Urgent care clinics
Up until the last week of the campaign this was the big-ticket item in Labor’s health plan – $135 million over 4 years for a minimum of 50 Medicare Urgent Care Clinics designed to “take the pressure off our emergency departments”, to be based in existing GP clinics or community health centres.
They will be bulk-billing clinics, close to hospital emergency departments, treating minor but urgent conditions such as sprains and broken bones, stitches and glue for cuts, wound care, insect bites, minor ear and eye problems, and minor burns.
One expert commenting in a recent InSight+ article on the urgent care clinics described the plan as “a pilot, not a policy”.
Commonwealth Seniors Health Card
The Albanese government matched the Coalition’s plan to make an additional 50 000 self-funded retirees eligible for the Commonwealth Seniors Health Card. “The income test for access to a Commonwealth Seniors Health Card will increase to $90 000 a year for singles (up from $57 761) and to $144 000 a year for couples (up from $92 416).”
Currently given to about 436 000 Australians aged over 67 years who don’t qualify for the age pension because they have too many high value assets, the Commonwealth Seniors Health Card provides access to cheaper prescription medications and some Medicare services, including bulk-billing, and safety net refunds.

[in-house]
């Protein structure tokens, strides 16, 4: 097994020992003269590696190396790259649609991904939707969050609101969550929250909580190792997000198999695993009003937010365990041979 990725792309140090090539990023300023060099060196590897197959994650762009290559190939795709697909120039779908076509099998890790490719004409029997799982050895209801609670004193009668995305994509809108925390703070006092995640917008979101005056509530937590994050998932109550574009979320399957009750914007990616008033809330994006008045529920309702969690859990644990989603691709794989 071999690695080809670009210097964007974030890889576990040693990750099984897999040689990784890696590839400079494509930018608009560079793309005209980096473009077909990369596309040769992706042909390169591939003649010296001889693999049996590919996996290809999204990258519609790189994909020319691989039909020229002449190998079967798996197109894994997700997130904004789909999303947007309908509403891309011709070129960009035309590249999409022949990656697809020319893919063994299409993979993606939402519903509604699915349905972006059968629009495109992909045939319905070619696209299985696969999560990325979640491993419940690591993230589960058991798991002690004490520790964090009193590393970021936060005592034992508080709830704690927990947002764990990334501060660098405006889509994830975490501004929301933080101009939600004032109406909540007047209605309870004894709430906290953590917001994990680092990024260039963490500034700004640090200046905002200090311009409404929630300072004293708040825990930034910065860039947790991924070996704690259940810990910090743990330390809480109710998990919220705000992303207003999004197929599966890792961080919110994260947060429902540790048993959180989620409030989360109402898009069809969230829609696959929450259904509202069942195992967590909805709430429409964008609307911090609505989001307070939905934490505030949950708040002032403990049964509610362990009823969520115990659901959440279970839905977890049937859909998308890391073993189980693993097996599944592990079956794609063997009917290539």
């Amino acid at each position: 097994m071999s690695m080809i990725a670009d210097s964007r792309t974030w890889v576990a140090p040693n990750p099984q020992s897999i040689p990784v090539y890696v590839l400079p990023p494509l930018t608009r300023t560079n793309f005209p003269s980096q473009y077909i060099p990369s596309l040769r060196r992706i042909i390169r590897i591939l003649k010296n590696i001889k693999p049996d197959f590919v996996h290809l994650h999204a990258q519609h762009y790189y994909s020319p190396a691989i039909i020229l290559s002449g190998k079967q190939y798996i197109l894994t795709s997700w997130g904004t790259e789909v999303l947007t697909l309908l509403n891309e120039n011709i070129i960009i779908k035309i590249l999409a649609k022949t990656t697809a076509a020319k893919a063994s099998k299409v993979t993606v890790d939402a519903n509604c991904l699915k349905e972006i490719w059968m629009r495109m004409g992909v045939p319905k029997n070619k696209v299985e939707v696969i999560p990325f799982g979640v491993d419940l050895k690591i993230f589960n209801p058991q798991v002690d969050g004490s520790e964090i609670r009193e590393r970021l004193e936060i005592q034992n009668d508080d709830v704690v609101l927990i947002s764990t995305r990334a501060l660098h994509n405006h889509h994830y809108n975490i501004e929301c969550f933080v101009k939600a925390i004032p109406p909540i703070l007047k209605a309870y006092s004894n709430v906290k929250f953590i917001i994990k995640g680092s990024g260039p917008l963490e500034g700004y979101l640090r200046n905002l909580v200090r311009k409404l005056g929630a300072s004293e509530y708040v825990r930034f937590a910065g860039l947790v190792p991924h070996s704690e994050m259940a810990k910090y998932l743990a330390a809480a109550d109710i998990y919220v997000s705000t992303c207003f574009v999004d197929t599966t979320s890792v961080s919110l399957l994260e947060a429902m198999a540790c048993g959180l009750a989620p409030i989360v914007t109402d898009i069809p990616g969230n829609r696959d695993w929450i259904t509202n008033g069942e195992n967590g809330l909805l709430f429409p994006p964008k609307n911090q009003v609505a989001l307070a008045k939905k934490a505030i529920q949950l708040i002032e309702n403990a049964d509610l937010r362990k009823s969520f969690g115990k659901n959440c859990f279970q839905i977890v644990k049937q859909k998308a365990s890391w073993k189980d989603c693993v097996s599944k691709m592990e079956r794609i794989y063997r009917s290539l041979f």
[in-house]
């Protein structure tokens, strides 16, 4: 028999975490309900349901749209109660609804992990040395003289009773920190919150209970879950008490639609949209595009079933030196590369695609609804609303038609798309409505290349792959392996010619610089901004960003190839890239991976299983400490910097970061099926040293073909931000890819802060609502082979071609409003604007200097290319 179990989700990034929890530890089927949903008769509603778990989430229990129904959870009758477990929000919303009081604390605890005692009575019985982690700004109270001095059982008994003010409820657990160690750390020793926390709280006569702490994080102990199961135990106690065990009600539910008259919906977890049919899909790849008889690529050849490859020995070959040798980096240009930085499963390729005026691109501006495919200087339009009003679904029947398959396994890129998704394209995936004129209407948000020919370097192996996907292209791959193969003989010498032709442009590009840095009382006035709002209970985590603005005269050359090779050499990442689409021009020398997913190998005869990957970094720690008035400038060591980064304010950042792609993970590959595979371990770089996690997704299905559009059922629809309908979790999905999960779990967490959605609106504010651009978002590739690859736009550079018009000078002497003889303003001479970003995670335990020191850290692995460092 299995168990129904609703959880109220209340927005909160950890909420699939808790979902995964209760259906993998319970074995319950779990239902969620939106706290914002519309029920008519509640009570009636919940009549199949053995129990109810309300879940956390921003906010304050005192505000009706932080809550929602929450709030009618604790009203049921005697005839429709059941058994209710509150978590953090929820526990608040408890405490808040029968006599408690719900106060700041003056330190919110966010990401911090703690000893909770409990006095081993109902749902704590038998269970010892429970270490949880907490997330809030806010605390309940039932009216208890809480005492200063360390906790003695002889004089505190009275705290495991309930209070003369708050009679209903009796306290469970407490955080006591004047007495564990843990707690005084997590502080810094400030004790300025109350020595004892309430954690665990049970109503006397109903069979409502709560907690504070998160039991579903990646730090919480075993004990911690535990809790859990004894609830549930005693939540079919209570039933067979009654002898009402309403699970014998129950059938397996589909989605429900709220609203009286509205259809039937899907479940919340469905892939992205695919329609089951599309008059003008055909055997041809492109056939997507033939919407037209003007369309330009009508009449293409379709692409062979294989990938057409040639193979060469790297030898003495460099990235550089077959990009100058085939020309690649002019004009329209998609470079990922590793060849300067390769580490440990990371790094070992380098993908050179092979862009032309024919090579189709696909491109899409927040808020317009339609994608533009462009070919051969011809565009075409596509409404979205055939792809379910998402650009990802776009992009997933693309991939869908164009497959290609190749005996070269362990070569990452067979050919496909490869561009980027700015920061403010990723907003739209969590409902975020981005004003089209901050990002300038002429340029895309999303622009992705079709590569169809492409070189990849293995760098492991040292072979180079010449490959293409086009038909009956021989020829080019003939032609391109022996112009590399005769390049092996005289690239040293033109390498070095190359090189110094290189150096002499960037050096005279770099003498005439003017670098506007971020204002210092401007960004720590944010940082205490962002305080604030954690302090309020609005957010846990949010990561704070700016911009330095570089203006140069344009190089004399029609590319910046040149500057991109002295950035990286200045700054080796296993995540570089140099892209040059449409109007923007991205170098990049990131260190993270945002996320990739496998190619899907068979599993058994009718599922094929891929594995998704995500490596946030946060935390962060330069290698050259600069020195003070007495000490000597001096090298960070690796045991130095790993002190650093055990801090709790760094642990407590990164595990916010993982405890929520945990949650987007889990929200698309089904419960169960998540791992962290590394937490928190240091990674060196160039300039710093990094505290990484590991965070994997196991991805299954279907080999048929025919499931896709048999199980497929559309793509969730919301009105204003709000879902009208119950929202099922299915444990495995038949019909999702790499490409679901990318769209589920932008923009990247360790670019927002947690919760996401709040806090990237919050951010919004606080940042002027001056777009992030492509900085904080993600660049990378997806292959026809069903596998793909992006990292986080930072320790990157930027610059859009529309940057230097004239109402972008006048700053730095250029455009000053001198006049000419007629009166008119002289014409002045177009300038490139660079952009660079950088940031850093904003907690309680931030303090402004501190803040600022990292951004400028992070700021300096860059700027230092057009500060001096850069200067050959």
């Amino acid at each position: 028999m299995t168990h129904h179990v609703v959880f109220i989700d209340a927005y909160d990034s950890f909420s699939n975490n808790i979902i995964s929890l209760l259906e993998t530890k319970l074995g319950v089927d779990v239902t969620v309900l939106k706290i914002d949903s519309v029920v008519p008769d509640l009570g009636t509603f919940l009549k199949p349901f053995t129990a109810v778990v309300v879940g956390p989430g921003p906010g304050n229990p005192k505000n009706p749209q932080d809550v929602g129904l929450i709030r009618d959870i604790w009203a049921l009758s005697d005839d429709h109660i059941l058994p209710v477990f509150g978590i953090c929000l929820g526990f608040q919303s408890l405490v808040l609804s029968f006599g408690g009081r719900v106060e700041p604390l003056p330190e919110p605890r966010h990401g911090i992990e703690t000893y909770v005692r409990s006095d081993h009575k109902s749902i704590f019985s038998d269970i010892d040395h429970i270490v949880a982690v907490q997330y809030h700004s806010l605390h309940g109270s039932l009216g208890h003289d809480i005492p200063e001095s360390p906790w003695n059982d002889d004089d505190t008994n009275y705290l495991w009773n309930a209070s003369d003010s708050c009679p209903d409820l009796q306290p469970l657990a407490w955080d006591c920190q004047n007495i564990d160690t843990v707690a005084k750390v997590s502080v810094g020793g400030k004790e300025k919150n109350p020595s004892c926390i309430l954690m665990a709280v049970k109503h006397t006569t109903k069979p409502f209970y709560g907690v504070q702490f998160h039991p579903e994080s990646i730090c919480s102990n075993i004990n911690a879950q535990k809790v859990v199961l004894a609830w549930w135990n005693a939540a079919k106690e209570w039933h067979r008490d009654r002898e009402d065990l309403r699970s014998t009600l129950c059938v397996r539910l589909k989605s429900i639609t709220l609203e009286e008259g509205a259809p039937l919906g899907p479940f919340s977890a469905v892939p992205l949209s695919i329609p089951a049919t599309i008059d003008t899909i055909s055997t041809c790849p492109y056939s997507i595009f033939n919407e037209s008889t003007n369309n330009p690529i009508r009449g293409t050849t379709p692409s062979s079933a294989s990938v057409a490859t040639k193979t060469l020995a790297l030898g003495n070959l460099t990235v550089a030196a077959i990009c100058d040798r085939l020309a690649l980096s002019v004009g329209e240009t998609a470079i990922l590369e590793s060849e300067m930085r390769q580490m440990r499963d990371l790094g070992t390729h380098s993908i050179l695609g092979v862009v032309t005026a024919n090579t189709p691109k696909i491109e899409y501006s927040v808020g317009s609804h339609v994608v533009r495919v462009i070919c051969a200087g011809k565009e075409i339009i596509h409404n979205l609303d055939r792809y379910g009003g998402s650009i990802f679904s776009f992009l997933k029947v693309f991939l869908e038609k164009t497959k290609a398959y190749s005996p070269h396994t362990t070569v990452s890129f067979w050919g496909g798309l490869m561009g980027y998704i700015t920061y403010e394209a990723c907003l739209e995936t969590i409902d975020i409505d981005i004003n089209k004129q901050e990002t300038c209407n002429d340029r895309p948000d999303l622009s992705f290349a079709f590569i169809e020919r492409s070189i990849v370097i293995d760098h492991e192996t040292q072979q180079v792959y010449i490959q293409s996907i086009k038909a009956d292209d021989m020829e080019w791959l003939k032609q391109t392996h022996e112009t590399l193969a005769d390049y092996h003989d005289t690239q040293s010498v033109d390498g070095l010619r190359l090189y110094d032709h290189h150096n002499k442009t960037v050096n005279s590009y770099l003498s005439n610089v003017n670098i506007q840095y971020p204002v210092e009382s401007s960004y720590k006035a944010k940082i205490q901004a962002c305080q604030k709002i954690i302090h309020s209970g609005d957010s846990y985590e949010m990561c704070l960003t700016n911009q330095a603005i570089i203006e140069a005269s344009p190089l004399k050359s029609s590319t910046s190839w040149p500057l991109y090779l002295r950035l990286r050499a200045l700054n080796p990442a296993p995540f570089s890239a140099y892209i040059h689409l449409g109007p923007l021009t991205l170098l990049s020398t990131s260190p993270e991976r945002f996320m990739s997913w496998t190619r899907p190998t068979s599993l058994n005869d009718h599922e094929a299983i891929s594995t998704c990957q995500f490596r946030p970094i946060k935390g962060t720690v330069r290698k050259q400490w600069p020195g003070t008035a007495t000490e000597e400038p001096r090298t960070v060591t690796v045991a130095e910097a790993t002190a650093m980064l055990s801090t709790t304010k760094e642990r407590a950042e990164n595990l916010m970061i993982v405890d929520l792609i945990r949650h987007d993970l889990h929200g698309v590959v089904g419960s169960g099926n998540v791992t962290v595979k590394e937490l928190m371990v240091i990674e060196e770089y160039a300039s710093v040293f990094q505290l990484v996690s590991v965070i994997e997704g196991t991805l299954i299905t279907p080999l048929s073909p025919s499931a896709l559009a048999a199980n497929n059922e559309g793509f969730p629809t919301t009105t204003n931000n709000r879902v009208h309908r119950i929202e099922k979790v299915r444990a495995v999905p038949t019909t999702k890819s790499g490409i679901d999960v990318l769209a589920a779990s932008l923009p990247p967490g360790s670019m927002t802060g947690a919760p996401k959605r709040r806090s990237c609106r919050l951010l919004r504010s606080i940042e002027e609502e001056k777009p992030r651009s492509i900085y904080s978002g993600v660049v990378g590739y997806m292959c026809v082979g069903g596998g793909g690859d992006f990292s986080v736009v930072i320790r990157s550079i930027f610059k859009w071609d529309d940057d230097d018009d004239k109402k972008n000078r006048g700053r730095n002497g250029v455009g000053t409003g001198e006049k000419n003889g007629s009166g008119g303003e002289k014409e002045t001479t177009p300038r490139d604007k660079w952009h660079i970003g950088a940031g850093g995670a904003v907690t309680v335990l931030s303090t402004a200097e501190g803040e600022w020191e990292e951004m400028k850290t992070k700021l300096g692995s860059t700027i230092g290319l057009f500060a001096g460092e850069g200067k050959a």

The Albanese government has promised to expand the newborn screening program. The plan is to increase the number of screened-for genetic and early life conditions from around 25 to 80, at a cost of about $38.4 million “over forward estimates”.
Labor has promised three new Shepherd Centres – two in Tasmania and one in New South Wales – to support children with hearing loss, at a cost of $6.5 million “over forward estimates”. This includes supporting the continuing development of the Shepherd Centre’s HearHub, a digital health platform which includes “clinic testing and diagnosis tools, along with early intervention tools and listening and spoken language support for families”.
Nurses have been promised $23 million by the Albanese government for the National Nurse and Midwife Health Service, across all states and territories. The model will be based on the Nursing and Midwifery Health Program model already available in Victoria.